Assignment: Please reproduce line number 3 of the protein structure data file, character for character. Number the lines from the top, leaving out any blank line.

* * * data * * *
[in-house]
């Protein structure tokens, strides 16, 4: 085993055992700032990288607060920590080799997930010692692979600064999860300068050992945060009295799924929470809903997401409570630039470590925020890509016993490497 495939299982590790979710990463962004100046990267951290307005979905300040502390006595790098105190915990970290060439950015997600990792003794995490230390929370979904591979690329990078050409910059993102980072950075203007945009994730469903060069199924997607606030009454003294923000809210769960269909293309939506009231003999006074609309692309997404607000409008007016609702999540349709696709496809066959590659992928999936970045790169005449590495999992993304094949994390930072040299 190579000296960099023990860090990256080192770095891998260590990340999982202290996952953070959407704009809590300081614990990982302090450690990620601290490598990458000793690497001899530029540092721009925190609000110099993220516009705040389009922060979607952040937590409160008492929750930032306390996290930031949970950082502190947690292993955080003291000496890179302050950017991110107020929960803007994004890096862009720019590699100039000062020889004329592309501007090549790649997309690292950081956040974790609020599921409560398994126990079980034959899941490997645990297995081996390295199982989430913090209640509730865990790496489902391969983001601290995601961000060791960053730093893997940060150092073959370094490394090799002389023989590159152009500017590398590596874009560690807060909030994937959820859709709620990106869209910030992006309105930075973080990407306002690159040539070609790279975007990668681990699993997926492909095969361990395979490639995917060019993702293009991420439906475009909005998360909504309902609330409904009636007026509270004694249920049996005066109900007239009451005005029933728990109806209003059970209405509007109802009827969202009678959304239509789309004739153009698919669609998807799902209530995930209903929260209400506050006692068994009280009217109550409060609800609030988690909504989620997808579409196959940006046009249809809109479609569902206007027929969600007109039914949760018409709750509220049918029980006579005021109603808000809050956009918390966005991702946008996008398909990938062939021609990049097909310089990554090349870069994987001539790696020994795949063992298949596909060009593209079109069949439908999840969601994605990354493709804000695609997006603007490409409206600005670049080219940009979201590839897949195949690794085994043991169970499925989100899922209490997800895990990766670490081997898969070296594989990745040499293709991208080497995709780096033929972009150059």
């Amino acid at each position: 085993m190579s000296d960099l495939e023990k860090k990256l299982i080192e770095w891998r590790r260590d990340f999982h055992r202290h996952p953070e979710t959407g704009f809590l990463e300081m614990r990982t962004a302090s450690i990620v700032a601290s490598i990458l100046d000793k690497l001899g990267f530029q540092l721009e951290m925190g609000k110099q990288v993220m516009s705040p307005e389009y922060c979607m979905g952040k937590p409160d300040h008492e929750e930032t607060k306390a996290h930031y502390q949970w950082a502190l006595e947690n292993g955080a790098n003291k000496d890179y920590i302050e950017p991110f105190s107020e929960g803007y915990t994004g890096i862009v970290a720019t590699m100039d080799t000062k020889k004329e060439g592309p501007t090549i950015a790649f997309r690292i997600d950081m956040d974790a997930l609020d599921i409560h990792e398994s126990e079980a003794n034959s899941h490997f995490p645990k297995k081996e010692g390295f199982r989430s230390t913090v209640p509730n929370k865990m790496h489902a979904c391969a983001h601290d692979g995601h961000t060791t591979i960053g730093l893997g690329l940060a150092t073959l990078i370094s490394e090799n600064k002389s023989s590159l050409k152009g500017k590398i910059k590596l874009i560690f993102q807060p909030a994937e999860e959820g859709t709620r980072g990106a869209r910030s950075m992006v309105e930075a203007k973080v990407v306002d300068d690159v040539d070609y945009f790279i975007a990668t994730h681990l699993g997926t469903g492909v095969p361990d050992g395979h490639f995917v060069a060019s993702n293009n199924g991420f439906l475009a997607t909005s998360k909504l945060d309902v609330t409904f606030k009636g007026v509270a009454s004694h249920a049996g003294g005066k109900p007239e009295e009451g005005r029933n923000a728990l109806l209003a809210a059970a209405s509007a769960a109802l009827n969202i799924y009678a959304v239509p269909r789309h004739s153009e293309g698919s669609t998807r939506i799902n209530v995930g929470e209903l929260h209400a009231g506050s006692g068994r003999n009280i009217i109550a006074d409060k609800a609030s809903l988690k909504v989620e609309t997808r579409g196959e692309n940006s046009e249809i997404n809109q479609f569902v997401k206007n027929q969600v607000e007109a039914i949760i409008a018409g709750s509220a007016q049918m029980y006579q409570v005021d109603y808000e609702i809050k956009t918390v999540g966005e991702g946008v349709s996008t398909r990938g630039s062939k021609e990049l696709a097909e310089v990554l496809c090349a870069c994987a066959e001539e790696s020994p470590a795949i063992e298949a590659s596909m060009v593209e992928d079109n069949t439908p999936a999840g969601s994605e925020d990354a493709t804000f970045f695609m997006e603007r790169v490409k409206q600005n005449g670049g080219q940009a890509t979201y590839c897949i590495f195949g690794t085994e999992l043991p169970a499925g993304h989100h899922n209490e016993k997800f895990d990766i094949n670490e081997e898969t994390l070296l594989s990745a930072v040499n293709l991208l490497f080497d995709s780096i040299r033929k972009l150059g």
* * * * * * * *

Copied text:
């Amino acid at each position: 085993m190579s000296d960099l495939e023990k860090k990256l299982i080192e770095w891998r590790r260590d990340f999982h055992r202290h996952p953070e979710t959407g704009f809590l990463e300081m614990r990982t962004a302090s450690i990620v700032a601290s490598i990458l100046d000793k690497l001899g990267f530029q540092l721009e951290m925190g609000k110099q990288v993220m516009s705040p307005e389009y922060c979607m979905g952040k937590p409160d300040h008492e929750e930032t607060k306390a996290h930031y502390q949970w950082a502190l006595e947690n292993g955080a790098n003291k000496d890179y920590i302050e950017p991110f105190s107020e929960g803007y915990t994004g890096i862009v970290a720019t590699m100039d080799t000062k020889k004329e060439g592309p501007t090549i950015a790649f997309r690292i997600d950081m956040d974790a997930l609020d599921i409560h990792e398994s126990e079980a003794n034959s899941h490997f995490p645990k297995k081996e010692g390295f199982r989430s230390t913090v209640p509730n929370k865990m790496h489902a979904c391969a983001h601290d692979g995601h961000t060791t591979i960053g730093l893997g690329l940060a150092t073959l990078i370094s490394e090799n600064k002389s023989s590159l050409k152009g500017k590398i910059k590596l874009i560690f993102q807060p909030a994937e999860e959820g859709t709620r980072g990106a869209r910030s950075m992006v309105e930075a203007k973080v990407v306002d300068d690159v040539d070609y945009f790279i975007a990668t994730h681990l699993g997926t469903g492909v095969p361990d050992g395979h490639f995917v060069a060019s993702n293009n199924g991420f439906l475009a997607t909005s998360k909504l945060d309902v609330t409904f606030k009636g007026v509270a009454s004694h249920a049996g003294g005066k109900p007239e009295e009451g005005r029933n923000a728990l109806l209003a809210a059970a209405s509007a769960a109802l009827n969202i799924y009678a959304v239509p269909r789309h004739s153009e293309g698919s669609t998807r939506i799902n209530v995930g929470e209903l929260h209400a009231g506050s006692g068994r003999n009280i009217i109550a006074d409060k609800a609030s809903l988690k909504v989620e609309t997808r579409g196959e692309n940006s046009e249809i997404n809109q479609f569902v997401k206007n027929q969600v607000e007109a039914i949760i409008a018409g709750s509220a007016q049918m029980y006579q409570v005021d109603y808000e609702i809050k956009t918390v999540g966005e991702g946008v349709s996008t398909r990938g630039s062939k021609e990049l696709a097909e310089v990554l496809c090349a870069c994987a066959e001539e790696s020994p470590a795949i063992e298949a590659s596909m060009v593209e992928d079109n069949t439908p999936a999840g969601s994605e925020d990354a493709t804000f970045f695609m997006e603007r790169v490409k409206q600005n005449g670049g080219q940009a890509t979201y590839c897949i590495f195949g690794t085994e999992l043991p169970a499925g993304h989100h899922n209490e016993k997800f895990d990766i094949n670490e081997e898969t994390l070296l594989s990745a930072v040499n293709l991208l490497f080497d995709s780096i040299r033929k972009l150059g």